Over the course of this article, I hope to make a compelling case for how ESG investing, as currently implemented by large asset managers, is a threat to our free-market, capitalist system and democracy itself. I am not trying to be overly alarmist or sensational here for the purpose of getting attention. I have given these issues deep thought and am concerned about the road the investment community is leading us down and what I see as its final and inescapable destination if we don’t course correct.
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I’m an investor with a contrarian streak. My approach is to figure out where markets may have materially mispriced something and then to take calculated risks that would benefit from catalysts bringing about a return to rationality. Most of the time this is hard because markets are rational and efficient. But as any investor knows, they are also prone to irrational extremes, as well as inefficiencies often driven by technical factors, like liquidity. (See Andrew Lo’s Adaptive Markets for a deeper dive on this.)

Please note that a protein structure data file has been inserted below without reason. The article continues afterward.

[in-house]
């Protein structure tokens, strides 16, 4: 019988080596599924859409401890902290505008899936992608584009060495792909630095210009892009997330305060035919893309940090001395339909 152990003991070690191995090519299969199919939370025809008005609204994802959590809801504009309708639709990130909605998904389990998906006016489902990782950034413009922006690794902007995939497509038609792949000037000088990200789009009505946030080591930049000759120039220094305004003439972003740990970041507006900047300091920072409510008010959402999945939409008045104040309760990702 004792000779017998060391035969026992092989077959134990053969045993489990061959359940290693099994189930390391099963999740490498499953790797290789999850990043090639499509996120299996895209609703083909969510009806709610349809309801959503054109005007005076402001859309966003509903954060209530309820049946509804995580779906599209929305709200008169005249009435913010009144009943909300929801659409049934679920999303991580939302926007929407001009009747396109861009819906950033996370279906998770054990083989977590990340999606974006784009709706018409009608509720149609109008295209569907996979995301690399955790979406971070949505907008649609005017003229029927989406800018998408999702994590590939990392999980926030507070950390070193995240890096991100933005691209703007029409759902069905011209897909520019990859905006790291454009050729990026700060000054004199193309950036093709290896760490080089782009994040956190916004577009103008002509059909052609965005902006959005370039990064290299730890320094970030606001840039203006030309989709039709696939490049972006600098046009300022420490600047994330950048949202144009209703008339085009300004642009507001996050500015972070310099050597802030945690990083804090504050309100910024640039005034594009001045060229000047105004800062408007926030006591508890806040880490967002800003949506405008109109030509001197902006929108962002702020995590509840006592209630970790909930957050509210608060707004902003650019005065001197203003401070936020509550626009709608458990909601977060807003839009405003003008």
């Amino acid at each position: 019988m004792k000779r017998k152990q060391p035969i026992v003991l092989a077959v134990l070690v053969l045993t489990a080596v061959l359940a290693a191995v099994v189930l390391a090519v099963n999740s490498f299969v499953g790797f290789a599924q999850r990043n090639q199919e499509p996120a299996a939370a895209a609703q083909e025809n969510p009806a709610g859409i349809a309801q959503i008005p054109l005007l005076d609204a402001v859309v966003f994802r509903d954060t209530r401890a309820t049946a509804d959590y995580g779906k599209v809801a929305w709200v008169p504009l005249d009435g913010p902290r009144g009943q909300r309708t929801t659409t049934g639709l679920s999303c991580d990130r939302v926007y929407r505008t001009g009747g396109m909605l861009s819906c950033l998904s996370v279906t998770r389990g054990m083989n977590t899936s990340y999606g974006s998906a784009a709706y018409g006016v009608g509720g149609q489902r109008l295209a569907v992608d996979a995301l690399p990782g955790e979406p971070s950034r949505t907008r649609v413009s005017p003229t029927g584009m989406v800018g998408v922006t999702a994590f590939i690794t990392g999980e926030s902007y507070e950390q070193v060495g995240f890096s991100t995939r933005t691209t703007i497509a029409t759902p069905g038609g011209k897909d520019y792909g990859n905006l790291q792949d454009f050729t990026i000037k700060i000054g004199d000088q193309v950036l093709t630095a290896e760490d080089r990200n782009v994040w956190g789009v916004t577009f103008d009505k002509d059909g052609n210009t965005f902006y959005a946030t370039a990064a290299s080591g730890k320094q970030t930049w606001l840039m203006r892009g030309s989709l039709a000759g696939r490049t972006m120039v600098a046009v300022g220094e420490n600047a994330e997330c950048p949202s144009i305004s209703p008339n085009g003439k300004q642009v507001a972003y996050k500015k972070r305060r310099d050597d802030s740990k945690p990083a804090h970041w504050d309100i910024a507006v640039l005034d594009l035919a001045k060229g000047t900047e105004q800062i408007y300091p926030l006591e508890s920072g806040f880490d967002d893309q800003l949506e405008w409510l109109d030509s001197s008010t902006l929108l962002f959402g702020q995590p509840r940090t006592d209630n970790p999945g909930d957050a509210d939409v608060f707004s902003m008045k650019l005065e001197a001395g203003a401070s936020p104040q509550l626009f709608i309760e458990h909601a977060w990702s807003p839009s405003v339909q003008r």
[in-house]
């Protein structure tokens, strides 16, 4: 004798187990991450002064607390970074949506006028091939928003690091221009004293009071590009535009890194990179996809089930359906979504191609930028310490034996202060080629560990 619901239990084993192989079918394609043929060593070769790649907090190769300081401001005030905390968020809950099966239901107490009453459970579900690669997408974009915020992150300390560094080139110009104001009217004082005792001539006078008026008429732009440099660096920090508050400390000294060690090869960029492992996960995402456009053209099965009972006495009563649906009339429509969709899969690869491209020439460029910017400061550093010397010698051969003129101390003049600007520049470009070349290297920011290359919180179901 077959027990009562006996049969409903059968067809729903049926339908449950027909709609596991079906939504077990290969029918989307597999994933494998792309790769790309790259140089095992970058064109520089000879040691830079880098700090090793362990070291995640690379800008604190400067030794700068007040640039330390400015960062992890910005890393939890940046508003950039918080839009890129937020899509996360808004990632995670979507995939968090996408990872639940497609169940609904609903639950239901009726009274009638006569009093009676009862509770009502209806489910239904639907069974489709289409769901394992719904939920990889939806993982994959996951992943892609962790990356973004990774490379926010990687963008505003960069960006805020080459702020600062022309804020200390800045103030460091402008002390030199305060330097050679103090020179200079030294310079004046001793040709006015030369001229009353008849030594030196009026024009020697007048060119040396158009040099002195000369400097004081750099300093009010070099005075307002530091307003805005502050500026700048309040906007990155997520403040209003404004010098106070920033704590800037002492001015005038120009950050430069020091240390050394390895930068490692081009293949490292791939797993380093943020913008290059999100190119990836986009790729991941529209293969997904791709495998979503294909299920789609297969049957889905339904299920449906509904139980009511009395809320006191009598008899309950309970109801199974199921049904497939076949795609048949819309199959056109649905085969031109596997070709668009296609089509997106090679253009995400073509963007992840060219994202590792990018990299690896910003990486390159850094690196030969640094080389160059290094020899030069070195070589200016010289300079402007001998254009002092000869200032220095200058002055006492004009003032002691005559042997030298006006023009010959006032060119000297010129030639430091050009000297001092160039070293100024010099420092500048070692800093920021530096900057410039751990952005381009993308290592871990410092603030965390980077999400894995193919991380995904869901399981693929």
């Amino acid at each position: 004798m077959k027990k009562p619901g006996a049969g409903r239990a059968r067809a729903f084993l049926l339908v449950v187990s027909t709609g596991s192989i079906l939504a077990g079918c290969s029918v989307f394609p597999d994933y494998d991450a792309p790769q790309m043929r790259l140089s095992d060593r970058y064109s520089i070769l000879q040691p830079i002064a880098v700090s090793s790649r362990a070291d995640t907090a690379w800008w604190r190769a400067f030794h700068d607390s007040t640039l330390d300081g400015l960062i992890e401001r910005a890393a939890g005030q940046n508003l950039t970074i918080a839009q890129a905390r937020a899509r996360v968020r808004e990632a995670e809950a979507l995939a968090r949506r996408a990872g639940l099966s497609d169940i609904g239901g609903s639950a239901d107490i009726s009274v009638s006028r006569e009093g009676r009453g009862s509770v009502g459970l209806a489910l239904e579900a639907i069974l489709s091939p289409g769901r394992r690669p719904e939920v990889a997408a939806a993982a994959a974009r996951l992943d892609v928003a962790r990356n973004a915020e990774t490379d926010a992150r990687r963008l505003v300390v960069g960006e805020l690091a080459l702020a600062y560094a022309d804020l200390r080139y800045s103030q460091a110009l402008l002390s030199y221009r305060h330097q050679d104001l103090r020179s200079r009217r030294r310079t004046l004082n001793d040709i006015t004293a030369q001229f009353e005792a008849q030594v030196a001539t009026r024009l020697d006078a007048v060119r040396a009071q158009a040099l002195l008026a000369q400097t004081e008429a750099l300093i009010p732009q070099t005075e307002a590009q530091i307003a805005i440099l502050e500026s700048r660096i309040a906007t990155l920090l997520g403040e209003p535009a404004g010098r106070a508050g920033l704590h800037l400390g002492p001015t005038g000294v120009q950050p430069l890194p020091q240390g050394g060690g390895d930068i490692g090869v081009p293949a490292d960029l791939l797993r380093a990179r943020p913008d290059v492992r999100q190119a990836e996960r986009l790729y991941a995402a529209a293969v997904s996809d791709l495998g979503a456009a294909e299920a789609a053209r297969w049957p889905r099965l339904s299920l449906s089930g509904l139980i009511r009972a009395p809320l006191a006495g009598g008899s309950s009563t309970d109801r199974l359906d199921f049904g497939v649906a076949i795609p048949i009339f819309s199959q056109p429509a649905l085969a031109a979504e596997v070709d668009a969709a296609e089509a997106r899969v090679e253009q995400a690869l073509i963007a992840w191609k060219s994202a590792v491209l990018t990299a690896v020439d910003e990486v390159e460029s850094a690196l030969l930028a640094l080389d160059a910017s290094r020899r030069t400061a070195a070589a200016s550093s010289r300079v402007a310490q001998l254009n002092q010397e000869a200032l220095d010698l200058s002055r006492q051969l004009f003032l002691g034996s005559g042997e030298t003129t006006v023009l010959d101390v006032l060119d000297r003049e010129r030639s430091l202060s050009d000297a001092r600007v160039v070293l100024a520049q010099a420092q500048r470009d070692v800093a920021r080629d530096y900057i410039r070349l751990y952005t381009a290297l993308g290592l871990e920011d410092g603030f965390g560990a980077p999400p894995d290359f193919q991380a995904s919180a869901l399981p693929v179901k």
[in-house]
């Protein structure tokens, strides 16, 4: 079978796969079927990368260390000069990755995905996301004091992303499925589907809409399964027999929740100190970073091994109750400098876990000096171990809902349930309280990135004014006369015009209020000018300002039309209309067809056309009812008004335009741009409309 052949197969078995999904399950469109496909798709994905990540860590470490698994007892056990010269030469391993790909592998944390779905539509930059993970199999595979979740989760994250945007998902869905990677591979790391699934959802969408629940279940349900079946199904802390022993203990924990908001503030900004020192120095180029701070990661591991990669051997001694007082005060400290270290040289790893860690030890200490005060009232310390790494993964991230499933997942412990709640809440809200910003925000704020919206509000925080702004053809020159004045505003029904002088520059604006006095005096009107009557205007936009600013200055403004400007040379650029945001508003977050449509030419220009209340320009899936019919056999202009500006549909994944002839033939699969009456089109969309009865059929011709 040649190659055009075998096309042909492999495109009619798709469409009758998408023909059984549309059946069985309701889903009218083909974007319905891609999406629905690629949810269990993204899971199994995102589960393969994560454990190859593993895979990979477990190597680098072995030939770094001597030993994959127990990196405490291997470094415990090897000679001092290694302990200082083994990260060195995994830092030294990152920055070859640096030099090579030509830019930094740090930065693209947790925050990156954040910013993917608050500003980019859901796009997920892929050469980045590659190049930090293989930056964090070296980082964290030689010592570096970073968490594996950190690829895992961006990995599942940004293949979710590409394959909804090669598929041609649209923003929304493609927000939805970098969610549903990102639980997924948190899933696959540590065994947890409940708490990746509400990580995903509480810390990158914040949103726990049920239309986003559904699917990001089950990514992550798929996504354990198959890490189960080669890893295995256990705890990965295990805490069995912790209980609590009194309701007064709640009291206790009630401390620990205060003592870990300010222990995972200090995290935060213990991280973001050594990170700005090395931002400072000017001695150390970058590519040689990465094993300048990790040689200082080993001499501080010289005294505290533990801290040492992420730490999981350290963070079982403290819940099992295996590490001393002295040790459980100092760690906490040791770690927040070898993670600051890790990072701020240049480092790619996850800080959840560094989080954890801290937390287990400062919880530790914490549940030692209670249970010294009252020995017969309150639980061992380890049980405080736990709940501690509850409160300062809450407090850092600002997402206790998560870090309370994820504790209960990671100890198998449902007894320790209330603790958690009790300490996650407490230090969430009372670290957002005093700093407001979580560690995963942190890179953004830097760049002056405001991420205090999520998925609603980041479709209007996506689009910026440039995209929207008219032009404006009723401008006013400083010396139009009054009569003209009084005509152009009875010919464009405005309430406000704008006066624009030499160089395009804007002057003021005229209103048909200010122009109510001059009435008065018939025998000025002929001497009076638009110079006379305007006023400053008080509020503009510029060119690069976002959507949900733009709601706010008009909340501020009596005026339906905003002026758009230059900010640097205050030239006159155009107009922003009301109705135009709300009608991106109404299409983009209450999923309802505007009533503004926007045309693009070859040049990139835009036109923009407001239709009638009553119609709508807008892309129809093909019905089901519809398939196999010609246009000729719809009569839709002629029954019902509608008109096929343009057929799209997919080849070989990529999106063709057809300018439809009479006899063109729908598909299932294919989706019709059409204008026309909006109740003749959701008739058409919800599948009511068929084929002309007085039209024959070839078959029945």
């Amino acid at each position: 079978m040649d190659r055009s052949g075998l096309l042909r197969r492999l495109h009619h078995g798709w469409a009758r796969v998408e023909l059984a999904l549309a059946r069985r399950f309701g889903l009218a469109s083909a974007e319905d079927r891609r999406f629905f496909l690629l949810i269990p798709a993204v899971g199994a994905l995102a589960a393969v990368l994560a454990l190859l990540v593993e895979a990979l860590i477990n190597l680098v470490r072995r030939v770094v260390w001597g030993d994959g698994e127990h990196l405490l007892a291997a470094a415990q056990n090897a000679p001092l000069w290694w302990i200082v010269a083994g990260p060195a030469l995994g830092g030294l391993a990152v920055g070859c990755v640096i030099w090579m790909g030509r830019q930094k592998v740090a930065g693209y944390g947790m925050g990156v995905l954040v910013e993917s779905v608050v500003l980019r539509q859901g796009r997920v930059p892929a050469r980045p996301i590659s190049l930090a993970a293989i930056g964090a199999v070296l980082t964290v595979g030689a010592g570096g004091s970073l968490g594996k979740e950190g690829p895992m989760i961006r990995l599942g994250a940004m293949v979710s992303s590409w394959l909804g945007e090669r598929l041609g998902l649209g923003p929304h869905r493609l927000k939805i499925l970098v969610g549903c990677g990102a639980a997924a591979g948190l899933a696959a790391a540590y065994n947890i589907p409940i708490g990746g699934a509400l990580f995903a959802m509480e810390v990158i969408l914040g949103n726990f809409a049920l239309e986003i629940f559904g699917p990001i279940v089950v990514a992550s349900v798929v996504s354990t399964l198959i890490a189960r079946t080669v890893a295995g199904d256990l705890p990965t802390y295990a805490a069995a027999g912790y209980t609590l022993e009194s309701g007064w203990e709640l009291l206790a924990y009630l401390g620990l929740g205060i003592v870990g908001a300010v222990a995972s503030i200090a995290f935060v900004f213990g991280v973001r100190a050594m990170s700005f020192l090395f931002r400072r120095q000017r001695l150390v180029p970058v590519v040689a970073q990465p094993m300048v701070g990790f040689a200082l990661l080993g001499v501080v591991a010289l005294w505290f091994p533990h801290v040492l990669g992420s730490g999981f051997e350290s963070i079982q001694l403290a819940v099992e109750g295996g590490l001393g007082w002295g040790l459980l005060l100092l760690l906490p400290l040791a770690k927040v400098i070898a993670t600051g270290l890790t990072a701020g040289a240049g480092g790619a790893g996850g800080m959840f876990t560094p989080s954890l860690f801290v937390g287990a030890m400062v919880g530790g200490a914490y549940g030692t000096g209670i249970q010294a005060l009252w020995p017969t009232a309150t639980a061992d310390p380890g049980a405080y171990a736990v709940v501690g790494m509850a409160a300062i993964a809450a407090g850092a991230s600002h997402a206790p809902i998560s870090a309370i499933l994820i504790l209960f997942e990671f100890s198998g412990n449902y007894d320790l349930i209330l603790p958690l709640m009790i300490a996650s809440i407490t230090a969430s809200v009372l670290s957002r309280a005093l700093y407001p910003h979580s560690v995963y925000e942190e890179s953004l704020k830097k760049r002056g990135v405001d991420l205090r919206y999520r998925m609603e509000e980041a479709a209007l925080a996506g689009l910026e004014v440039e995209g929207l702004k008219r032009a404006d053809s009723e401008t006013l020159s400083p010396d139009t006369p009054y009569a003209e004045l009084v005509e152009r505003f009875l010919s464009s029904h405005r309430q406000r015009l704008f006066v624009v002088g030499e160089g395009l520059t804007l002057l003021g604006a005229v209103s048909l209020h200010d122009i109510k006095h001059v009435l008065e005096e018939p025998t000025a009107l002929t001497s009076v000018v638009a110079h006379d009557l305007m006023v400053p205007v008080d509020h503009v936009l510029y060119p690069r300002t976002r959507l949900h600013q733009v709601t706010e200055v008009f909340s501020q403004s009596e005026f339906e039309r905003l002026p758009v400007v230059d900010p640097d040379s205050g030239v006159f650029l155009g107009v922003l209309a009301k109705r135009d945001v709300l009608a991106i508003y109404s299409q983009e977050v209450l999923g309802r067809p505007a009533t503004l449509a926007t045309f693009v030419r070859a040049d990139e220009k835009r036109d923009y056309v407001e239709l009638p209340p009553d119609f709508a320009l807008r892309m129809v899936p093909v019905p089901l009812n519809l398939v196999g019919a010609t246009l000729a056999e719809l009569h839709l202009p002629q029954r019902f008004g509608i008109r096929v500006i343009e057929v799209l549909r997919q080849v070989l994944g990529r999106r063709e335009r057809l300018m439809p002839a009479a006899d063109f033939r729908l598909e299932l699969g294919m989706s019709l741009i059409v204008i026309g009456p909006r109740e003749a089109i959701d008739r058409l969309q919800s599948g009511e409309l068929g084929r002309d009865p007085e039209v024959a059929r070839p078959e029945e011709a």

The reason markets are usually rational and efficient is because the wisdom of the crowd is incorporated in prices. And the crowd is often more accurate and insightful than any one investor – especially over the long-term. That said, the crowd’s collective wisdom sometimes morphs into collective foolishness, especially during periods when seductive narratives and ample liquidity trump fundamentals. (For more on this, see Robert Shiller’s Narrative Economics.)